Louis Zukofsky

(1904 - 1978 / New York City's Lower East Side)

Biography of Louis Zukofsky

Louis Zukofsky (January 23, 1904 – May 12, 1978) was an American poet. He was one of the founders and the primary theorist of the Objectivist group of poets and thus an important influence on subsequent generations of poets in America and abroad.
Zukofsky was born in New York City's Lower East Side to Lithuanian Jewish parents, father Pinchos (ca. 1860-1950) and mother Chana (1862–1927), both religiously orthodox, a tradition against which Zukofsky reacted early. Pinchos immigrated to the United States in 1898, working as a pants-presser and night watchman in New York’s garment district until he could send for his wife and children in 1903.
The only one of his siblings born in America, Louis Zukofsky grew up speaking Yiddish and frequented Yiddish theatres on the Bowery, where he saw works by Shakespeare, Ibsen, Strindberg, and Tolstoy performed in Yiddish translations. He read Henry Wadsworth Longfellow's The Song of Hiawatha and Aeschylus's Prometheus Bound in Yiddish, too. His first real contact with English was when he started school, but, being a fast learner, he had read all of Shakespeare's works in the original by the age of eleven.
Although Zukofsky’s family was poor, and though he could have gone to the City College of New York for free, his parents sent him to the expensive Columbia University where he studied philosophy and English; some of his teachers and peers were to become important figures of culture, namely Mark Van Doren, John Dewey, John Erskine and Lionel Trilling. Having failed to complete the institution's undergraduate physical education requirement, Zukofsky graduated with a M.A. in English in 1924.
Zukofsky's master's thesis was the earliest version of his long essay "Henry Adams: A Criticism in Autobiography"; his fascination with Henry Adams was to persist through much of his career. Adams's late and rather recondite ideas about the progression of "phases" in history would greatly influence Zukofsky, and the form of his Adams essay, the vast majority of which is quotation from Adams's works, looks forward to Zukofsky's mature compositional methods in both criticism and poetry, where collaging of quotation lies at the heart of his writing.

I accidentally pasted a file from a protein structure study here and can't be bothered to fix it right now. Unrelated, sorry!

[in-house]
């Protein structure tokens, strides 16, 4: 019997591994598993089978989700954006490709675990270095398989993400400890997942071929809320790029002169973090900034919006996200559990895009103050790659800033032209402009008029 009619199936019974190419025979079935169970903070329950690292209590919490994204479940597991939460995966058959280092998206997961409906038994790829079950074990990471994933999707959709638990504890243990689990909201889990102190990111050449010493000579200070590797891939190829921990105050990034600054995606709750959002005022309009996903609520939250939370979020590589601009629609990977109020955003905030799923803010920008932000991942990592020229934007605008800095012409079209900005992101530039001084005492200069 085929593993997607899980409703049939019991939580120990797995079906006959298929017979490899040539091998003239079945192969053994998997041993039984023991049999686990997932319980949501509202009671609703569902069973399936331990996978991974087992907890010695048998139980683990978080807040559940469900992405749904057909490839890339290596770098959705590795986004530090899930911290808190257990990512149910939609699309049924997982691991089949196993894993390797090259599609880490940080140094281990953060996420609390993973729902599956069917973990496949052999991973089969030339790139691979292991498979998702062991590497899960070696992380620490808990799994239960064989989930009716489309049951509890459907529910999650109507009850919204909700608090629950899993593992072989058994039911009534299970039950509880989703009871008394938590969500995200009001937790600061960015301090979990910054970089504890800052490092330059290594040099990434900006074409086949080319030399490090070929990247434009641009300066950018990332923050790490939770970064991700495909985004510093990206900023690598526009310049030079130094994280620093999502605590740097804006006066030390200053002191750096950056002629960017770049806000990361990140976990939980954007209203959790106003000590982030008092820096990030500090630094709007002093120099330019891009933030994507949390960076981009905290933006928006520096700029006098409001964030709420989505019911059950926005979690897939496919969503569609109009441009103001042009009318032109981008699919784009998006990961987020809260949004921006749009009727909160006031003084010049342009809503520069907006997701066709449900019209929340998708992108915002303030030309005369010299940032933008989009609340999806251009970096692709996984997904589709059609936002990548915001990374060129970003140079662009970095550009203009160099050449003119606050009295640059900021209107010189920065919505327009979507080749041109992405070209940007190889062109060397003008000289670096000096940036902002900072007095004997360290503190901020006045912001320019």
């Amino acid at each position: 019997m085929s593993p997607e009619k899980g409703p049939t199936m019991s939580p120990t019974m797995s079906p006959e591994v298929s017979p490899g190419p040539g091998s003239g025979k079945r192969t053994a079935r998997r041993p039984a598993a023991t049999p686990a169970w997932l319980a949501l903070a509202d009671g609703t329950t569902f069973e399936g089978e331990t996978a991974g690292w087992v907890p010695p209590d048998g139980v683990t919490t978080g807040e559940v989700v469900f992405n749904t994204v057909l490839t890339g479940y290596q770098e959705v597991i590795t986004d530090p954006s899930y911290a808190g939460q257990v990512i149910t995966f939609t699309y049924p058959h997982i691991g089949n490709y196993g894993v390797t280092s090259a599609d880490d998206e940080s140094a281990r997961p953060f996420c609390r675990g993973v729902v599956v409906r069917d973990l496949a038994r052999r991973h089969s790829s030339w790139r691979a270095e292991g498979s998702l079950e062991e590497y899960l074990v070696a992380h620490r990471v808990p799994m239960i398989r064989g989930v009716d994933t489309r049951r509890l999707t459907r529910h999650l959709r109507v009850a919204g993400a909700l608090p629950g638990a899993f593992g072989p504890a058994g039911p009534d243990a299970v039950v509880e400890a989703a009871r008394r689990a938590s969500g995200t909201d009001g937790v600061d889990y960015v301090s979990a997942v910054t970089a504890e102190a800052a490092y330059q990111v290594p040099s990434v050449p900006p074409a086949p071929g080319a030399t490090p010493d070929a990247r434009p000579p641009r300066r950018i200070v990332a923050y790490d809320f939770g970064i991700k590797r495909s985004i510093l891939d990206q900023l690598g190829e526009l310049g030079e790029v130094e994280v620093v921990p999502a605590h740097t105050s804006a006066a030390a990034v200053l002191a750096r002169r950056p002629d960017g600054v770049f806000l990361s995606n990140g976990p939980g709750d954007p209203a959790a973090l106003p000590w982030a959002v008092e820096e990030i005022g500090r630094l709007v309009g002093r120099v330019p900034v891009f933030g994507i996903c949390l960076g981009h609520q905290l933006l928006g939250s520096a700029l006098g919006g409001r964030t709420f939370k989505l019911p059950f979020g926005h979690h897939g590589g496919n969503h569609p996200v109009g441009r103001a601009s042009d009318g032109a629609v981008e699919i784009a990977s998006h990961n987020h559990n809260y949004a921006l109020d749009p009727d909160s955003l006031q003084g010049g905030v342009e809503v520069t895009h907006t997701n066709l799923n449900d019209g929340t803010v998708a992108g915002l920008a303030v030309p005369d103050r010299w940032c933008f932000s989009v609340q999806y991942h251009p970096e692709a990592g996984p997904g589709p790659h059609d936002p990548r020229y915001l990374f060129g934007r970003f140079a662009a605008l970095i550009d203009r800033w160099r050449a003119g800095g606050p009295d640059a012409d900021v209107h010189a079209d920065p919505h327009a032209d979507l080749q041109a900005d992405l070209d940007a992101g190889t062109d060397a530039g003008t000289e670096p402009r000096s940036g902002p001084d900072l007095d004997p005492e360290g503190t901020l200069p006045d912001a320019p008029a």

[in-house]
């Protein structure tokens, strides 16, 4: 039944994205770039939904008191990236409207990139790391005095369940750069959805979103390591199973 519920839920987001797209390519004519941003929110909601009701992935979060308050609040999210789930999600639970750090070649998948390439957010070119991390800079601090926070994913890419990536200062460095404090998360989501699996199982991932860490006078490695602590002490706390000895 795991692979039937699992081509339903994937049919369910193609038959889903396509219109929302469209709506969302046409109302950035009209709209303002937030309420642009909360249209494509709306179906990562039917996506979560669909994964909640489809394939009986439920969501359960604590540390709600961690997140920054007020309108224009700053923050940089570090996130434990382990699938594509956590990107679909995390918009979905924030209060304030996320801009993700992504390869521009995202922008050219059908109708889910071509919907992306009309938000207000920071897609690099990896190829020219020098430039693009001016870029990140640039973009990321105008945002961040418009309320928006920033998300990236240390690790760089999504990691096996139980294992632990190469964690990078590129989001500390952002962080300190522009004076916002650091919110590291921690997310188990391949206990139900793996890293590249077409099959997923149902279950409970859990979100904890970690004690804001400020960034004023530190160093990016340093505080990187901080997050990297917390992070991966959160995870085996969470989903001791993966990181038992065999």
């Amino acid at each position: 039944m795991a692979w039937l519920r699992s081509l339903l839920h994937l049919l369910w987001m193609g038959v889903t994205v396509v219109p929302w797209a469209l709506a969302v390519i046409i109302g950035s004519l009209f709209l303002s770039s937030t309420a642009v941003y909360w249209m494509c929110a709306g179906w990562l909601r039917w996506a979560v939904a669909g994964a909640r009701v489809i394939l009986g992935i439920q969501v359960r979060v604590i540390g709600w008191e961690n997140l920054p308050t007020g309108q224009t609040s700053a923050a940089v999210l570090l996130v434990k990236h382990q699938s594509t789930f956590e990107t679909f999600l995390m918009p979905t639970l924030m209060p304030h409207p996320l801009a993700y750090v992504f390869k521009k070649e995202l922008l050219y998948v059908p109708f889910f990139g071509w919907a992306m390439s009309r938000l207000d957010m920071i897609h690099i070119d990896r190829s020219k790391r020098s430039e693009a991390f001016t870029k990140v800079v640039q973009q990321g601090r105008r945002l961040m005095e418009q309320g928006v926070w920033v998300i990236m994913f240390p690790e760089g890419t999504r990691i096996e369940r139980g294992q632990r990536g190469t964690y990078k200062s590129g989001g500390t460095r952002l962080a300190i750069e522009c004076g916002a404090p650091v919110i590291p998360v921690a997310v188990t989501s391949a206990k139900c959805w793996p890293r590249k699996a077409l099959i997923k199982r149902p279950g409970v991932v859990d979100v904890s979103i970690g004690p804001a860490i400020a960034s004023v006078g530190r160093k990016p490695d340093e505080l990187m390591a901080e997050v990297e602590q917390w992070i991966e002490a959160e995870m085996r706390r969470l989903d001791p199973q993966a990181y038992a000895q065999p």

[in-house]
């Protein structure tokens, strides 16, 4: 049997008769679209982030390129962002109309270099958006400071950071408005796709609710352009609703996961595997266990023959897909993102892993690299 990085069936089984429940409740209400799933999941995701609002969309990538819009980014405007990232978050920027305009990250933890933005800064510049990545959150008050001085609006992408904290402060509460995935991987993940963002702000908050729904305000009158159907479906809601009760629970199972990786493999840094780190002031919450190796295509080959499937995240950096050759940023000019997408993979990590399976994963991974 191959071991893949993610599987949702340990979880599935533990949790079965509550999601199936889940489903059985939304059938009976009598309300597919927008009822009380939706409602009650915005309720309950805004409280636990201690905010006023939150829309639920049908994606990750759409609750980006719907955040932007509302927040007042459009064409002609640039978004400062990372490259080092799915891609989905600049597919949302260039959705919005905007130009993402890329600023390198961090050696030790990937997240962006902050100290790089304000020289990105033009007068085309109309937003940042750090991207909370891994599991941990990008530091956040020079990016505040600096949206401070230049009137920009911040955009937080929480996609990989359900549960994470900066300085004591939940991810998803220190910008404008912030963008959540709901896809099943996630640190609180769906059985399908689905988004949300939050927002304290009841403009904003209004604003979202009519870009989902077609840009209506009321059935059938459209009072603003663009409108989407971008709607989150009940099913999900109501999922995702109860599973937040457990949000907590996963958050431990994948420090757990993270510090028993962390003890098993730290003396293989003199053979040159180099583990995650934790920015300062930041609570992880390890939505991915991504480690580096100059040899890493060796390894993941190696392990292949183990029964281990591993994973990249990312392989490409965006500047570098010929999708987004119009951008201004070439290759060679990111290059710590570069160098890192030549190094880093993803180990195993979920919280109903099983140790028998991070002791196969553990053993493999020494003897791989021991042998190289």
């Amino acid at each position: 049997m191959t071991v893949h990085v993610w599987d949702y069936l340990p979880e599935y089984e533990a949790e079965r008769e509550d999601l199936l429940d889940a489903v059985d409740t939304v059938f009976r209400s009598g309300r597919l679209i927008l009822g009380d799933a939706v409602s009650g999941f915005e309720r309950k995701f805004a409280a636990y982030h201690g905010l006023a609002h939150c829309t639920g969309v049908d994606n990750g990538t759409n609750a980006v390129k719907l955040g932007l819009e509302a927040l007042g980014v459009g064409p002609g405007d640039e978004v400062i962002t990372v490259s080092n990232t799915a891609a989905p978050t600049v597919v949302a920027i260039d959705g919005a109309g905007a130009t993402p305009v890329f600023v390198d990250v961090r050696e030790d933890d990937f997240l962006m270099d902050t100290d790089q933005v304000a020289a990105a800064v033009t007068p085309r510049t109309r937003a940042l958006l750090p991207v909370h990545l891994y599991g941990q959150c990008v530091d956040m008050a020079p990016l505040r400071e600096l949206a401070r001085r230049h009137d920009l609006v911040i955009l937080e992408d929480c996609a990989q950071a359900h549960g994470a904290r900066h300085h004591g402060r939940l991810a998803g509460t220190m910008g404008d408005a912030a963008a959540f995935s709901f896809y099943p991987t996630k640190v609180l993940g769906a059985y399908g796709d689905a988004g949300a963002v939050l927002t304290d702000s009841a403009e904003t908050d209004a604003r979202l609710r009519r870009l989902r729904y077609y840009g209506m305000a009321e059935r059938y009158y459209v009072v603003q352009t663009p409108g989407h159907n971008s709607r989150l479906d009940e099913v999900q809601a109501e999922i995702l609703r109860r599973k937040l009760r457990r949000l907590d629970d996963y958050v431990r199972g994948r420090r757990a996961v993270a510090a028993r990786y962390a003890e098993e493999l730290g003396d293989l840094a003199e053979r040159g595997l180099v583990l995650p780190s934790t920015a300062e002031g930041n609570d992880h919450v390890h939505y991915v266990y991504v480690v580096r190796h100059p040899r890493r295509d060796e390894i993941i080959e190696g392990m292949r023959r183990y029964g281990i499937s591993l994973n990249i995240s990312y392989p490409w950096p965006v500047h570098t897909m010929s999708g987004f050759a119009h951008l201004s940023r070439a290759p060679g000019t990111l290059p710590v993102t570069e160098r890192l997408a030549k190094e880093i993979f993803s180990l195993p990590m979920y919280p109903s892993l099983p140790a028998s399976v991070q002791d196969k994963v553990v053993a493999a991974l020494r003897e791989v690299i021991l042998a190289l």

Zukofsky began writing poetry at university and joined the college literary society, as well as publishing poems in student magazines like The Morningside. One early poem was published in Poetry but never reprinted by Zukofsky. He considered Ezra Pound the most important living poet of his youth. In 1927, he sent his poem Poem beginning "The" to him. Addressed mostly to the poet's mother, the poem was in part a parody of T. S. Eliot's The Waste Land. In contrast to Eliot's pessimistic view of the modern world, The suggests a bright future for Western culture, based in Zukofsky's belief in the energy the new immigrants brought to the United States and in the October Revolution.
Pound was impressed by the poem and published it a year later in the journal Exile. Zukofsky further impressed Pound by writing the first analyses of Pound’s Cantos in 1929, when they were still unfinished. Pound then persuaded Harriet Monroe, Chicago founder of Poetry, to allow Zukofsky to edit a special issue for her in February 1931.
In 1934, Zukofsky got a research job with the Works Projects Administration (WPA), where he worked on the Index of American Design (a history of American material culture) until the project's dissolution in 1942. In 1933, he met Celia Thaew who he married six years later; their child, Paul Zukofsky (born in 1943), went on to become a prominent avant-garde violinist and conductor. Following brief stints as a substitute public school teacher and lab assistant at Brooklyn Technical High School in the aftermath of the WPA layoff, Zukofsky edited military-oriented textbooks and technical manuals at the Hazeltine Electronics Corporation (1943–44), the Jordanoff Corporation (1944–46), and the Techlit Corporation (1946–47) through the remainder of World War II and its immediate aftermath. In 1947, he took a job as an instructor in the English Department of the Polytechnic Institute of Brooklyn, where he retired at the rank of associate professor in 1965. A reticent teacher, Zukofsky (who was frequently denied the expected perquisites of raises, promotions, and sabbaticals) characterized many of his students as "kids... who cannot sit on their asses" and castigated the engineering majors who dominated the student body as "my plumbers"; nevertheless, he advised the university's poetry club and introduced the modicum of artistically inclined students to "then-obscure works of his friends Niedecker and Reznikoff."[1]
In October 1973, the Zukofskys moved from Brooklyn Heights (where they had resided for three decades) to Port Jefferson, New York, where he completed his magnum opus "A" and other works, most notably the highly compressed 80 Flowers (a sequence inspired by his wife's garden). When Zukofsky died there on May 12, 1978 he had published 49 books, including poetry, short fiction, and critical essays. He had won National Endowment for the Arts Grants in 1967 and 1968, the National Institute of Arts and Letters Grants in 1976, and an honorary doctorate from Bard College in 1977.
The difficulty of Zukofsky's later poetry alienated many critics and even some of his former friends. Zukofsky quarrelled bitterly with George Oppen after Oppen accused Zukofsky of using obscurity as a tactic. But the 1960s and 1970s also brought Zukofsky a degree of public recognition that he had never before received. The influential scholar Hugh Kenner became a close friend of Zukofsky and an advocate of his work. Such major poets as Robert Duncan and Robert Creeley testified to Zukofsky's importance as the creator of daring experimental writing.

[Report Error]